Feb. 15 - Dr. Chinnaiyan talks about prostate cancer study

Arul Chinnaiyan, M.D., Ph.D, professor of pathology and urology, was quoted in HealthDay News and on about a study revealing a genetic test that can differentiate aggressive prostate tumors that require immediate care from more slow-developing prostate cancers. The research found that the gene for an enzyme that is called, EZH2, is prominent in advanced prostate cancer. Chinnaiyan said of the study that it “provides a nice mechanistic link as to why EZH2 leads to metastatic cancer.”

Feb. 10 - Catherine Lord weighs in on autism and older moms study

Catherine Lord, Ph.D., professor of psychology and psychiatry, was quoted in a national story by the Associated Press on research linking autism to older moms. Lord who is director of the University of Michigan Autism and Communications Disorders Center said the said the University of California at Davis study is stronger than previous research focusing on paternal age, and "gives us a fuller picture of what is going on." The story appeared in the Washington Post, Boston Globe, Columbus Dispatch and on CBS News and NPR.

Feb. 10 - Stein research on glaucoma treatment reported by

Dr. Joshua D. Stein, assistant professor of ophthalmology and visual sciences, was quoted in and other media outlets regarding a study, of which he was lead author, that showed people who take medication to treat glaucoma appear to outlive those who don't treat the eye disease.While the drugs may play a role in longer life, other factors may contribute, according to the study. “It’s important to know whether drug therapy is beneficial or detrimental to overall health,” Stein says. “But the fact that all the classes of glaucoma medications have the same benefit suggests that it might not be the medications themselves.” The study was also covered by Bloomberg Business Week.

Feb. 9 - RWJ scholar's diabetes research in today's New York Times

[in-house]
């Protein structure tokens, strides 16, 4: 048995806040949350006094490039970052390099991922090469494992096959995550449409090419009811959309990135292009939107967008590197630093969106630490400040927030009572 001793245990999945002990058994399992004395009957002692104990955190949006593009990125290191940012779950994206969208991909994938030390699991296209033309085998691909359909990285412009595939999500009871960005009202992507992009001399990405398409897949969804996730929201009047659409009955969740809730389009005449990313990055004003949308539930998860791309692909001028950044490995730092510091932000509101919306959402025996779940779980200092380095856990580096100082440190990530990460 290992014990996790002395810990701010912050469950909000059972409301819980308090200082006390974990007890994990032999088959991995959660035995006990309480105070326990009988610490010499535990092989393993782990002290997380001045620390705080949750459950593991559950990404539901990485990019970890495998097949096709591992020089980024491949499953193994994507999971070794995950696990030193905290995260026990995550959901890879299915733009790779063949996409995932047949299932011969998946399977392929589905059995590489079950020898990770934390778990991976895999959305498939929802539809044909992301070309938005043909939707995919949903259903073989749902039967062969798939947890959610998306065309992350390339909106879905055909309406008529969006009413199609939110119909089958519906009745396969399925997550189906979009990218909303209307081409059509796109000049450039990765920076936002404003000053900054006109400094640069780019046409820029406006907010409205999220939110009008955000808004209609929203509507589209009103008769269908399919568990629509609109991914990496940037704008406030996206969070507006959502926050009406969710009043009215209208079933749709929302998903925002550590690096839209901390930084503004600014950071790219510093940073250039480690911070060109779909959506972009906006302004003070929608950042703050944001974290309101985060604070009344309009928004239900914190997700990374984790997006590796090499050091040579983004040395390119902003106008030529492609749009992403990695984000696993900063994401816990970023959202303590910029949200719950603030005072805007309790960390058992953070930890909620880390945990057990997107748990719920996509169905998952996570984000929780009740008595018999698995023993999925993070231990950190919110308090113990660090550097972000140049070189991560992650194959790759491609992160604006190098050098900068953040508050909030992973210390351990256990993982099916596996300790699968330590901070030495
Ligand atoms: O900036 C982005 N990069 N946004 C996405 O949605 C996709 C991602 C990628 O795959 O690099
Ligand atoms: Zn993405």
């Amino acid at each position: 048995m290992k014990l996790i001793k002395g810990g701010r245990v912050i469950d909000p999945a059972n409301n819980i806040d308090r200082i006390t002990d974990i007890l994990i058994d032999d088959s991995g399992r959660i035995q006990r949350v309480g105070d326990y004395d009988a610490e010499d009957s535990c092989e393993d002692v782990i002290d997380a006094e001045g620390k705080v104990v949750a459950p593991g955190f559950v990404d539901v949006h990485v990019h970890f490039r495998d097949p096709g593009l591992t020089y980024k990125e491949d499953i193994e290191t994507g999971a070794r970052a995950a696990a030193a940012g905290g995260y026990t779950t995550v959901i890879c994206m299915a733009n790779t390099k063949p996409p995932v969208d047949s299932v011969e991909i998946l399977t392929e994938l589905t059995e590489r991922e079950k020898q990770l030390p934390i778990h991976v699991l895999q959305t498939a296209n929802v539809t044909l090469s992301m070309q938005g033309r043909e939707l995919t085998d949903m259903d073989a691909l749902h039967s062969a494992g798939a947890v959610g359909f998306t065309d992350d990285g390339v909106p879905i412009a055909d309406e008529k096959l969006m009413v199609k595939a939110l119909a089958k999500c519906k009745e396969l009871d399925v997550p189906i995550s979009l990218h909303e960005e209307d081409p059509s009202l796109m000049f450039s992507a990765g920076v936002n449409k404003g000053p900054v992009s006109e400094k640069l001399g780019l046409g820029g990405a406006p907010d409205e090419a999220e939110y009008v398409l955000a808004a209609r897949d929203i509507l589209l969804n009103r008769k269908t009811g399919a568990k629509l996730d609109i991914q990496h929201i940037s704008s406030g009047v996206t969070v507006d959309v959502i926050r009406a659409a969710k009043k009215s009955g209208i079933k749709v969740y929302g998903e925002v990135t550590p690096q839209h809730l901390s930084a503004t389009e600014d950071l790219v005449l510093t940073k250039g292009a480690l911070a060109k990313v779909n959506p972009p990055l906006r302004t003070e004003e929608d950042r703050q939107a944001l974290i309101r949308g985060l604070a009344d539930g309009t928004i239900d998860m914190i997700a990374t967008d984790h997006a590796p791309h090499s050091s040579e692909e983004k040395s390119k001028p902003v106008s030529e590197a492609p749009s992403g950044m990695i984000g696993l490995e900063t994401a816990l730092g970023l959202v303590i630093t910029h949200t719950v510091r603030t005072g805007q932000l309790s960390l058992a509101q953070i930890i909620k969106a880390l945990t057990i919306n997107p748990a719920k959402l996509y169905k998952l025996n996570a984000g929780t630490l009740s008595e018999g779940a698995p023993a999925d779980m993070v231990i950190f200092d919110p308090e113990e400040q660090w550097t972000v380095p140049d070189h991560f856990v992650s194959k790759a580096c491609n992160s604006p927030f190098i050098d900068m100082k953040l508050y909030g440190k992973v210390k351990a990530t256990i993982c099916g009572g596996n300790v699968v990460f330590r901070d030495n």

The New York Times quoted Dr. Donna Zulman, a VA researcher and Robert Wood Johnson Clinical Scholar at the U-M Medical School, in a Vital Signs story about communication between doctors and their patients with diabetes. Zulman reports in her latest study that doctors and their patients prioritize health concerns differently, and those differences were most significant if the patient was in poor health. While providers focus on diabetes and high blood pressure because of the serious long-term complications, Zulman said, “patients in poor health are more likely to prioritize symptoms they’re experiencing on a day-to-day basis.” Coverage also appeared in the, web site of the Dallas Morning News,, the official site of the American Diabetes Association, Science Daily and American Medical News. See UMHS news release.

Feb. 8 - Dr. Jeffrey W. Innis featured with patient, family on Fox 2

Fox 2 News Detroit reporter Deena Centofanti featured the story of Mott patient Taliyah Denard and her parents Tierra and Jamar Denard on the Fox evening news. One-year-old Taliyah receives treatment at U-M's Mott Children's Hospital for Pompe Disease. Jeffrey Innis, M.D., Ph.D., director of Pediatric Genetics, says despite sobering statistics, he's happy to admit because the enzyme replace therapy treatment is so new, he doesn't know what Taliyah's future holds. The inherited and often fatal disease occurs in only one out of 40,000 births and is the subject of a new movie playing in theatres across metro Detroit. Based on a true story, "Extraordinary Measures," featuring Harrison Ford and Brendan Fraser, tells the story of a father with two children who have Pompe Disease and his efforts to find a drug/treatment for it.

Feb. 8 - Dr. Carmen Green interviewed on Public Radio Tuesday

Carmen Green, M.D., professor in the U-M Department of Anesthesiology, will be interviewed at 5 p.m.EST Tuesday, Feb. 9 on Southern California public radio. The live interview with LA Times writer Pat Morrison will focus on disparities in pain management.